Tag Archives: news

Face to face tender – timetable news and an unexpected development

The LSC has announced the timetable for submitting ITTs for contracts to start in April 2013.

The ITT will open on Friday 14 September and close at noon on 22 October.

Organisations that have already submitted a PQQ successfully will receive an invitation to complete the ITT and do not need to do anything more.

Any organisation that missed the PQQ stage has a second chance to submit one. This will open on 14 September and close on 28 September. This is very unexpected; but will be warmly welcomed by those who missed the original deadline.

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Filed under Civil, Family, Immigration, Uncategorized

News round up

In this update:

  • Legal aid and the Olympics
  • Assessing the means of prisoners
  • Devolved powers for judicial review
  • Why LGFS claims are rejected
  • LSC release annual statistics
  • Calling the LSC
  • Regulation of solicitors in NfPs

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Filed under Articles, Civil, Costs, Crime

Weekly round up

Legal aid bill

As we reported earlier in the week, the Parliamentary Joint Committee on Human Rights criticised a number of aspects of the bill, points that were echoed in the first day of the Lords Committee Stage on Tuesday. The transcript of that debate is here, and the bill homepage on the Parliament website is also a useful resource.

Family Advocacy Scheme

The LSC have issued guidance (PDF) on claiming for work done under FAS. See also the announcement on the LSC website for more information.

Immigration and Asylum court fees

New court fees for some immigration cases have been introduced. Legally aided clients will not be required to pay the fee, and those who become legally aided during the life of the case can apply for a refund. However, if the fee is paid it is not a recoverable disbursement, since legally aided clients are exempt from paying the fee.

In other news

We reported this week also on the appointment of a new LSC chief executive, Matthew Coats, and on a potentially important development for firms not awarded a contract in the recent tender round.

Finally, have a very peaceful Christmas break and our best wishes for the year ahead.


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Major concession on legal aid bill?

The Mirror reports that the government “is ditching plans to cut legal aid in medical negligence cases”. While that would be a welcome move – and perhaps not unexpected; clinical negligence and domestic violence being at the top of most predictions of likely concessions – the Gazette is reporting that the Ministry of Justice is neither confirming nor denying the report and there has certainly been no official announcement. LAG speculates that it is likely that there will be such a concession, but that it has leaked rather earlier than the government would have liked.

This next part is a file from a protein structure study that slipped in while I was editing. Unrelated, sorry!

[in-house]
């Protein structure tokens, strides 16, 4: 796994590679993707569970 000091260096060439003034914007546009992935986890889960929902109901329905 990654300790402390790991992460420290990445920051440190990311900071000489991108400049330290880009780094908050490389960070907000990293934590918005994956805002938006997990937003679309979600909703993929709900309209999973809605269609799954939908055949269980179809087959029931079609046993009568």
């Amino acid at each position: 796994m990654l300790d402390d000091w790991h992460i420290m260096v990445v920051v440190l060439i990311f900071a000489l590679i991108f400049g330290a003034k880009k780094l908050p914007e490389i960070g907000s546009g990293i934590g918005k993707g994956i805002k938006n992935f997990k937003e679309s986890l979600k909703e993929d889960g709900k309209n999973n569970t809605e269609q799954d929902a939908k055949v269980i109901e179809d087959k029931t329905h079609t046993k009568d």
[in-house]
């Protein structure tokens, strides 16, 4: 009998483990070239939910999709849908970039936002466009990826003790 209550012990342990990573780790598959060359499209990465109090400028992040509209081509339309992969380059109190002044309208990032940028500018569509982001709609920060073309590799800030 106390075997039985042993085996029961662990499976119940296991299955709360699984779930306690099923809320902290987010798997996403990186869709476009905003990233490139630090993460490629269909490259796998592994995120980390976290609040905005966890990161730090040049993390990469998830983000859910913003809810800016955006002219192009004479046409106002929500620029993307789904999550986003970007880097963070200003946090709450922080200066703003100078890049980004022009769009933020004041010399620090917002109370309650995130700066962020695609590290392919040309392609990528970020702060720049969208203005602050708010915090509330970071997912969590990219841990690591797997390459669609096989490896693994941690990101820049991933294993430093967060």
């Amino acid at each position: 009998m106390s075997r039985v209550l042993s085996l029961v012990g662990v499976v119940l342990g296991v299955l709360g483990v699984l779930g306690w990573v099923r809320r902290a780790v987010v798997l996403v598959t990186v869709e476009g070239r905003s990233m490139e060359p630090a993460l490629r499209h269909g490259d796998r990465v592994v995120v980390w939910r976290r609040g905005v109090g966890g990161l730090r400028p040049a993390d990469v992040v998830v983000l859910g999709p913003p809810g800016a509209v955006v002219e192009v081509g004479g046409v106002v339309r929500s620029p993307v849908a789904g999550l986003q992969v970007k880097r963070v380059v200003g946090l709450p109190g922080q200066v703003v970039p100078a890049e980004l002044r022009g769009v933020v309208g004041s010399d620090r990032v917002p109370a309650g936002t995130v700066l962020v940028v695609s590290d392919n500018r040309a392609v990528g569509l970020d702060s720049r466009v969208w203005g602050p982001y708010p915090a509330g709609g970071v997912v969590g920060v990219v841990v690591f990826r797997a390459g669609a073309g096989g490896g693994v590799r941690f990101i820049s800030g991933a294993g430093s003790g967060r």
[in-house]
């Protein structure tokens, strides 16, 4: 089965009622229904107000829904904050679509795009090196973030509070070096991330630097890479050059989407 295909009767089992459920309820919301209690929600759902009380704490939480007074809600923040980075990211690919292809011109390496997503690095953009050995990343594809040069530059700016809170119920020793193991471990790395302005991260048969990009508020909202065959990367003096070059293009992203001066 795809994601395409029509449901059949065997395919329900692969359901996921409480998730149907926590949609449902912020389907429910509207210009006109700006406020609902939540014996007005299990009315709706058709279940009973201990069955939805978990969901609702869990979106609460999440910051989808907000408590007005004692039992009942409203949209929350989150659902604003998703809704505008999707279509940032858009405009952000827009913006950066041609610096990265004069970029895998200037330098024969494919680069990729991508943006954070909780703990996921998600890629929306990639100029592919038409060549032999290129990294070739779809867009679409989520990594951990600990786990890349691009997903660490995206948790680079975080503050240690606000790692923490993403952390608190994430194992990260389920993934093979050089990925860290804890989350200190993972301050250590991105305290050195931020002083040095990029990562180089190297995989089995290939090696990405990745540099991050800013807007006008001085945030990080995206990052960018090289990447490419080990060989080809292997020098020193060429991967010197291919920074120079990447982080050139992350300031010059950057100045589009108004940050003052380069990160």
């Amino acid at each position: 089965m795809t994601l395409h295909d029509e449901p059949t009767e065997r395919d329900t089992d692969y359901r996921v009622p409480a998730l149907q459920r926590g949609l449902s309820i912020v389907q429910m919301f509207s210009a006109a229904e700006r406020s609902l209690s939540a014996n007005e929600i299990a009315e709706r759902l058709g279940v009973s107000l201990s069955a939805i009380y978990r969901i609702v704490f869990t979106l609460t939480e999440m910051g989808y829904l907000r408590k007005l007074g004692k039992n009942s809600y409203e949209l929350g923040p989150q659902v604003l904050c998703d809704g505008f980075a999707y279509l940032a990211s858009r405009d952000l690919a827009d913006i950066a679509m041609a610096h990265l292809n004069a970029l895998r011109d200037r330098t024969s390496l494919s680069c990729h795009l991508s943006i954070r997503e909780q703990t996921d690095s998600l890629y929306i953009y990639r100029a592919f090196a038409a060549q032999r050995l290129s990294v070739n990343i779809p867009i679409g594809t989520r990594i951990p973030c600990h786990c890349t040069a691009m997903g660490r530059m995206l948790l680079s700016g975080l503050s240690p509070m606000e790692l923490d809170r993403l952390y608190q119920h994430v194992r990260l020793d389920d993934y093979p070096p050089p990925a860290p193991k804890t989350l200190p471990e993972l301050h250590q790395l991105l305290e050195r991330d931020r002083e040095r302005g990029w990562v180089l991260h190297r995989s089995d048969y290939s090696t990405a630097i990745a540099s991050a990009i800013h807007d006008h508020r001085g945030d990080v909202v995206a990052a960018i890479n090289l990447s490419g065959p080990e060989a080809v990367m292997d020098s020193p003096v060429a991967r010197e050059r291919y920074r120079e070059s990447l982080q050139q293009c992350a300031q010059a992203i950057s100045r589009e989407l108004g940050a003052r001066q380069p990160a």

Whatever the true position, it does seem certain that the legal aid bill is in for a much less smooth passage through the Lords than the Commons, having been heavily criticised by all speakers except the minister at second reading earlier in the week. When there are confirmed changes, we will bring them to you.

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A sticking plaster on a broken leg

On the day the legal aid bill has its second reading in the House of Lords, there is finally some detail on the £20 million announced during the Commons stages of the bill.

The Cabinet Office has announced £16.8million to help fund the advice sector in England (the balance going to the devolved administrators, who do not seem to have made any announcements yet).

The fund will be administered by the Big Lottery, and will support housing, debt, welfare benefits and employment advice services. Each grant will be for service delivery and be between £40,000 and £70,000. To qualify, organisations must show that they provide advice in at least one of those areas and have suffered a cut of least 10% in central or local government funding in the financial year 2011-12. More details of the exact criteria will follow when applications open before the end of the month.

There is also to be a review of the future of the advice sector, concluding early next year, though there has as yet been no further detail on that.

£17million, while welcome, is a small amount compared to the cuts social welfare advice providers are facing; scope cuts, of course, will not take effect until the next financial year.

Meanwhile, the House of Lords debate on second reading can be seen here; how much reliance will ministers place on this new fund to try to placate opposition?


Filed under Civil, Legal aid bill, Policy, Social welfare

Carolyn Downs to leave the LSC

In a press release yesterday, the Local Government Association (LGA) announced that it has appointed Carolyn Downs as the new Chief Executive of the organisation.

Sir Merrick Cockell, LG Group Chairman, commented on the appointment: “I am delighted to welcome Carolyn as Chief Executive of the LGA. She brings a wealth of experience to the role, having worked at every tier of government nationally, regionally and locally – and for virtually every different type of local authority.”

Carolyn expressed a genuine desire to improve legal aid administration, and her approach impressed many legal aid practitioners. Her departure at this crucial time must be a further cause for concern.

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Filed under Advocacy, Civil, Costs, Crime, Family, Immigration, Legal aid bill, Policy